The Unknown Hopper: Edward Hopper as Illustrator

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Edward Hopper (1882 – 1967). (Men Seated at Café Table), (1906). Transparent and opaque watercolor, pen and ink, brush and ink, and graphite pencil on paper, Sheet: 21 3/4 x 14 13/16in. (55.2 x 37.6cm). Whitney Museum of American Art, New York; Josephine N. Hopper Bequest 70.1348 © Heirs of Josephine N. Hopper, licensed by Whitney Museum of American Art Digital Image © Whitney Museum of American Art

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June 7, 2014 through October 26, 2014

 

Many noted American modernists have successfully traversed the worlds of fine art and illustration, embracing innovation while satisfying in unique and personal ways the needs and wants of a broad popular audience. The Unknown Hopper: Edward Hopper as Illustrator presents a unique and comprehensive study of the little-known twenty year illustration career of the realist master. Attitudes toward art and the crosscurrents of contemporary commercial society during the early to mid twentieth century will be explored in this exhibition, which seeks to provide an integrated understanding of Hopper’s published and personal art.

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The first one-person exhibition of Edward Hopper’s paintings was held in 1920 at the Whitney Studio Club, founded five years earlier by Gertrude Vanderbilt Whitney. During the early twentieth century, from about 1906 to 1925, Hopper found little support for his personal work, and earned his living by creating cover and story illustrations for American periodicals. An exceedingly private individual, he left no written reflections on his two decade career as an illustrator, but much of his work has survived in the original, as proofs, and in published form. Despite his belief that an artist’s mature development is linked to the work of his formative years, little focus has been placed on the extensive body of images that he created for such wide circulation magazines as Scribner’s Magazine, Everybody’s, and Country Gentleman, and for specialty journals like Hotel Management, The Morse Dial, and Wells Fargo Messenger.

Encouraged to study illustration by his parents, who felt the field offered the potential for secure income, Hopper took courses at the Correspondence School of Illustrating and at the New York School of Art. Noted illustrator/painters Arthur Keller, Frank Vincent Du Mond, Kenneth Hayes Miller, and Robert Henri were among his teachers, and John Sloan, who worked regularly as a commercial illustrator prior to 1916, was an early influence. Though conformity to the aesthetic demands of art editors and advertising agencies was required, Hopper’s strong, dynamic illustrations for trade publications are memorable, and seemed to have engaged his interest in portrayals of reality over fictional subjects. A fully-illustrated catalogue will accompany the exhibition.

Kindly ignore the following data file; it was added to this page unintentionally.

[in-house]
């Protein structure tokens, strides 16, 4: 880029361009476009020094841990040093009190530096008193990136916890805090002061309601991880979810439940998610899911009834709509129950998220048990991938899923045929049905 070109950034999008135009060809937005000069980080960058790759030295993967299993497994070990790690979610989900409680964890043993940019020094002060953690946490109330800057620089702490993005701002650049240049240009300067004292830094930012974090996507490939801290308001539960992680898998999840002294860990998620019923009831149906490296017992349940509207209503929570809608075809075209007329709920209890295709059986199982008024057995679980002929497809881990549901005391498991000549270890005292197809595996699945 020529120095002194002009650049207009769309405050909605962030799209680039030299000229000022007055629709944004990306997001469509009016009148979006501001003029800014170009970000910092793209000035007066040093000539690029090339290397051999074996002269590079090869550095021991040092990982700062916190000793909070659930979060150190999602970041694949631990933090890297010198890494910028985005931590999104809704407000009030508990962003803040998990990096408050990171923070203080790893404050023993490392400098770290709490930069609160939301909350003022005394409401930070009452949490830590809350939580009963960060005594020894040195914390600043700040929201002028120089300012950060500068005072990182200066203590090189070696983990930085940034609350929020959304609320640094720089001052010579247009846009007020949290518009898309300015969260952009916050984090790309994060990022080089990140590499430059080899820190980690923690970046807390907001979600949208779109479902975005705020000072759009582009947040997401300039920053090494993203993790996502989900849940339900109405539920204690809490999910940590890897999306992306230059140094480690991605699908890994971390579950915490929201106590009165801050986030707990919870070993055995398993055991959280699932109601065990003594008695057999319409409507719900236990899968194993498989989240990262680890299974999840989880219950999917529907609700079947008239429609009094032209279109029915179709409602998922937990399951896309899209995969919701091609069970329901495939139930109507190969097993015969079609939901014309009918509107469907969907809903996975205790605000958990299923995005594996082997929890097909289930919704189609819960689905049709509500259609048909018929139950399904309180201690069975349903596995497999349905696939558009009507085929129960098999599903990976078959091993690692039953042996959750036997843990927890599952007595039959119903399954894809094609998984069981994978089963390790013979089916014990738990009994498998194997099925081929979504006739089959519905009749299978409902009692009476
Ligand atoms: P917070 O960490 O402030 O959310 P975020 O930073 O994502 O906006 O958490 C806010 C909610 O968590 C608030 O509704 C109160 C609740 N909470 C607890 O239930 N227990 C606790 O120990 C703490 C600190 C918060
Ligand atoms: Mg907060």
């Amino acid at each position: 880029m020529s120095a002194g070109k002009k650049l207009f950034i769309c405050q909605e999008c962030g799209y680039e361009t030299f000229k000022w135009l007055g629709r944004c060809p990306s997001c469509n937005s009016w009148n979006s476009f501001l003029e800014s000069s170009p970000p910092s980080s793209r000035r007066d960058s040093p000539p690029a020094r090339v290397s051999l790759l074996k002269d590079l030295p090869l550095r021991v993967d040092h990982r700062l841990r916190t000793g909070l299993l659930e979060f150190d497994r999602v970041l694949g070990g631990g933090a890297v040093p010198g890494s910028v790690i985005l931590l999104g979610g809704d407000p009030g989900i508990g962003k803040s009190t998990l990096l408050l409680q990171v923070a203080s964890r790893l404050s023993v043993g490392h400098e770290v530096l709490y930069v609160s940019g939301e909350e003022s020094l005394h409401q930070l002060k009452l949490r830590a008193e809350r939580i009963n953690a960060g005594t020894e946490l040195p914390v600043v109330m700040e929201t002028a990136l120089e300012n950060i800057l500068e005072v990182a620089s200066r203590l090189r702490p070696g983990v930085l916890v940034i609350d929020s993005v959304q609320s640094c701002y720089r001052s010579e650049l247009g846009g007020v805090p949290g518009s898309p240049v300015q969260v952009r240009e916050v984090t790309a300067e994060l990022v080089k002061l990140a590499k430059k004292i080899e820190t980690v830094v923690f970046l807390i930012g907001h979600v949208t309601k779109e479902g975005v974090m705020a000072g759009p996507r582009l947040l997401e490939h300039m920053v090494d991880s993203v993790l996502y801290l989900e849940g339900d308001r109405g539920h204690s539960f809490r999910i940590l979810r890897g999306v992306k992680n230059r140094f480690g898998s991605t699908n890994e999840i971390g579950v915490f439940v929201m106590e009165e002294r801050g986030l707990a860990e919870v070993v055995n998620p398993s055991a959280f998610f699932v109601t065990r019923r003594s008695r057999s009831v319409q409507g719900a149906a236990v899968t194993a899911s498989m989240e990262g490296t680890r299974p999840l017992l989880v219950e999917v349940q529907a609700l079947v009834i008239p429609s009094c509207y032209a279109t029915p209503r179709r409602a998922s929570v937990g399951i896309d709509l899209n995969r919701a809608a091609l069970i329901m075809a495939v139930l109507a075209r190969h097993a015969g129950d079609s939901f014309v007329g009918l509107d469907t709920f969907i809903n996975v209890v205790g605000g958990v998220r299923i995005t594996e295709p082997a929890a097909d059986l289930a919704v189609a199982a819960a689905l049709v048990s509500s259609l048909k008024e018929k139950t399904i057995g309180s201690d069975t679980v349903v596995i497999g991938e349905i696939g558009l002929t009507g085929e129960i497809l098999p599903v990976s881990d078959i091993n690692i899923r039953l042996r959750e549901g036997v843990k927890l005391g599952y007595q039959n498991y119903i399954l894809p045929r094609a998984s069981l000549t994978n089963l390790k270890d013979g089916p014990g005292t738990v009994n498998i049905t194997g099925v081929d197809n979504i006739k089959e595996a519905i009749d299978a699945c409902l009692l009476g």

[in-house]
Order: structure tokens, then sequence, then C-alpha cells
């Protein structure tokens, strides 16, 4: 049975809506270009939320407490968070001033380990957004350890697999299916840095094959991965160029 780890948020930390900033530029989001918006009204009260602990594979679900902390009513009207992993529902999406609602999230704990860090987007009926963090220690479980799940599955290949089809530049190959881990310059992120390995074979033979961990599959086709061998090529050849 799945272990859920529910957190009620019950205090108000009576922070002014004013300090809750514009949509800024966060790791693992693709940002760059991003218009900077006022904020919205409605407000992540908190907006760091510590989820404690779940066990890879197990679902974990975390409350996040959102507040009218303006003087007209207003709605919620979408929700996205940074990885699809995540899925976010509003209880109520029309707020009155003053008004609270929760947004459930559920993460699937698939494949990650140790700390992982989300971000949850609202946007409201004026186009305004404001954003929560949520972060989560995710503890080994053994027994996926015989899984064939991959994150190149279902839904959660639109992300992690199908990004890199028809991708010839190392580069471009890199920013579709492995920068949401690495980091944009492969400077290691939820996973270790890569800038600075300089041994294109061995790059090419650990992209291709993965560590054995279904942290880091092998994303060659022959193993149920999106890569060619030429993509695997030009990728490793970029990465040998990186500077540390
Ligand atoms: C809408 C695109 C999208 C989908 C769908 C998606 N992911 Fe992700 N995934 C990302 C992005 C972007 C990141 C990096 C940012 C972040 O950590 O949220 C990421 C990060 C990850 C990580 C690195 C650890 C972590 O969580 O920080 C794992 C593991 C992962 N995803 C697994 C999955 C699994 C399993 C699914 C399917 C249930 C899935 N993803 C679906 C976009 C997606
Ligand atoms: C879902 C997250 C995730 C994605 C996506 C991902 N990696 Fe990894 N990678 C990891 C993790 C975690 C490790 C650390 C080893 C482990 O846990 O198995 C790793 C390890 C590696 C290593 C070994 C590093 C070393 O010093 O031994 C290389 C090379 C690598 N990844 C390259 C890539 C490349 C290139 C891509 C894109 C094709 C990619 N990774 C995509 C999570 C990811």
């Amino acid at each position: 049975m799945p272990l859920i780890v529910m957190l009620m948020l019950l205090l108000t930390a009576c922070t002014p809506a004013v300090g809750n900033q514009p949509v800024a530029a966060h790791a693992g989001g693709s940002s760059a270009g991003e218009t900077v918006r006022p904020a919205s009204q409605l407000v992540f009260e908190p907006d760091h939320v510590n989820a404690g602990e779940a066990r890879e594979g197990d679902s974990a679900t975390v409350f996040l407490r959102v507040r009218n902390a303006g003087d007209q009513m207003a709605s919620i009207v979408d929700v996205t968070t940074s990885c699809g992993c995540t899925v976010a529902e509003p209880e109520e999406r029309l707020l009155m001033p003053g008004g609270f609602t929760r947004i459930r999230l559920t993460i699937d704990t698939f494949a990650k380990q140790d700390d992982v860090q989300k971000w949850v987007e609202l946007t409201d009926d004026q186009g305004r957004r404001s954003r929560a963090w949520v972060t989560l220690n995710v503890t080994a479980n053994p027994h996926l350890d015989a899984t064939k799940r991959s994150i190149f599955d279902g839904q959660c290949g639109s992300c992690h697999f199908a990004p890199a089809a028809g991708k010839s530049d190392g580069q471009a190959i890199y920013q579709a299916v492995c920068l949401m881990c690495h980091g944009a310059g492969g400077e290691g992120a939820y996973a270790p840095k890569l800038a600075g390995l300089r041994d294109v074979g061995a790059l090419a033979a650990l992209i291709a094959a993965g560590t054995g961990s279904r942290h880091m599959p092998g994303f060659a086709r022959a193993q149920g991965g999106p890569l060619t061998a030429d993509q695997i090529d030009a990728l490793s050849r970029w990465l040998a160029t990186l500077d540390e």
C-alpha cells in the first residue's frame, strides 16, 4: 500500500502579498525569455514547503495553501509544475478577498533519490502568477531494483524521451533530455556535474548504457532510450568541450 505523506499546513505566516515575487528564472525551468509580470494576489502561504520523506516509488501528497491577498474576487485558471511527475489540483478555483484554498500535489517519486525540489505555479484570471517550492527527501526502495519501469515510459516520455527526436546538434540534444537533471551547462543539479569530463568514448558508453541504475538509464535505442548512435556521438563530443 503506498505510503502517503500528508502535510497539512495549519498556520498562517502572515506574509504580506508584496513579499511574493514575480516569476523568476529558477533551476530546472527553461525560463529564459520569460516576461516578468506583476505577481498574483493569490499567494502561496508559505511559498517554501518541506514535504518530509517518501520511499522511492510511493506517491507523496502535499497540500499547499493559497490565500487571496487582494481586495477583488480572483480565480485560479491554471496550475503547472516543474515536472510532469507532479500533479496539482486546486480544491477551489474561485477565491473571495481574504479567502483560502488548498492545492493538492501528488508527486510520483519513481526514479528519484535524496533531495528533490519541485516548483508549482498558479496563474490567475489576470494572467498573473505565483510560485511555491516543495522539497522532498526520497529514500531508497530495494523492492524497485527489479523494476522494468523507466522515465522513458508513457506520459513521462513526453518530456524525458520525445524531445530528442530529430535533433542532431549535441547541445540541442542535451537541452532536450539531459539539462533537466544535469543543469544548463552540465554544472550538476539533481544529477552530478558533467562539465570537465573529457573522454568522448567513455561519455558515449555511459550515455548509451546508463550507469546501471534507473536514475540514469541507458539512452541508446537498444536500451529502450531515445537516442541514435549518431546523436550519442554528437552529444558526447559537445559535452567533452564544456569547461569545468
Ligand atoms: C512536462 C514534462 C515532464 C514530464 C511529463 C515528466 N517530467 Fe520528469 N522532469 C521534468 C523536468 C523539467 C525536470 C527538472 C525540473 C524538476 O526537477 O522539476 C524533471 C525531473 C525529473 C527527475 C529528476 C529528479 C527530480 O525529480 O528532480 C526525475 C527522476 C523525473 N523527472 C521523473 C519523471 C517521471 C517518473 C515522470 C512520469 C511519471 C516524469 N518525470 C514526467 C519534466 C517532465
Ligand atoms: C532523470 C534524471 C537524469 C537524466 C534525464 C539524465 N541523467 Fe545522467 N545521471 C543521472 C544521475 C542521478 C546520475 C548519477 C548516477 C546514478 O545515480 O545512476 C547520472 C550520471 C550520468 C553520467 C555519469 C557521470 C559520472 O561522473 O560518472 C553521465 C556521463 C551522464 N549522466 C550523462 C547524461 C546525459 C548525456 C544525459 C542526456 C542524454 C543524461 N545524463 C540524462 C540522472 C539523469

Press Articles:

“Illustrator Edward Hopper to share show with Norman Rockwell at museum,” Berkshire Eagle, June 6, 2014

“Art In The Berkshires,” The Artery, WBUR Radio, Boston, July 29, 2014

“Drawing Hints,” Albany Times Union, August 21, 2014

WAMC, The Roundtable segment, September 10, 2014

“Museum and School Collaboration to Link Harlem Renaissance and Artist Edward Hopper,” WAMC, October 1, 2014

“AP art students will explore the Harlem Renaissance at the Norman Rockwell Museum,” Berkshire Eagle, October 3, 2014

Exhibition Sponsors

Carol Konner
Deanna & Jordan Berman
The Elayne P. Bernstein Fund

National Endowment of the Arts

Image Credits:

Edward Hopper (1882 – 1967).  Smash the Hun ( study for poster). 1918, gouache on illustration board. 9 l/2 x 6 3/8 inches. Unsigned. Whitney Museum of American Art, New York; Josephine N. Hopper Bequest 70.1455 © Heirs of Josephine N. Hopper, licensed by Whitney Museum of American Art Digital Image © Whitney Museum of American Art.

Edward Hopper (1882 – 1967).  Study for illustration for Eva Moore Adams “Shady”, Scribner’s Magazine, 76 (December 1924), p.627, (1924). Lithographic crayon and opaque watercolor on paper, Sheet: 29 7/8 x 21 5/8in. (75.9 x 54.9cm). Whitney Museum of American Art, New York; Josephine N. Hopper Bequest 70.1455 © Heirs of Josephine N. Hopper, licensed by Whitney Museum of American Art Digital Image © Whitney Museum of American Art.

Edward Hopper (1882 – 1967). (A Theater Entrance), (1906 1910) Watercolor, brush and ink, and graphite pencil on paper, Sheet: 19 11/16 x 14 3/4in. (50 x 37.5cm) Whitney Museum of American Art, New York; Josephine N. Hopper Bequest 70.1378. © Heirs of Josephine N. Hopper, licensed by Whitney Museum of American Art Digital Image © Whitney Museum of American Art.

Edward Hopper (1882 – 1967). (At the Theater), (c. 1916 1922). Brush and ink and wash, opaque watercolor and fabricated chalk on paper, Sheet: 18 1/2 x 14 7/8in. (47 x 37.8cm) Whitney Museum of American Art, New York; Josephine N. Hopper Bequest 70.1440 © Heirs of Josephine N. Hopper, licensed by Whitney Museum of American Art Digital Image © Whitney Museum of American Art.

Edward Hopper (1882 – 1967). Cover illustration, Hotel Management, September 1924 Published by Ahrens Publishing Company, N.Y. © Heirs of Josephine N. Hopper, licensed by Whitney Museum of American Art. © Whitney Museum of American Art.

Edward Hopper, 1882 – 1967. (Boy and Moon), (1906 1907) Pen, brush and ink, and transparent and opaque watercolor on paper, Sheet: 21 13/16 x 14 13/16in. (55.4 x 37.6cm) Whitney Museum of American Art, New York; Josephine N. Hopper Bequest 70.1349. © Heirs of Joseph N. Hopper, licensed by Whitney Museum of American Art. © Whitney Museum of American Art.

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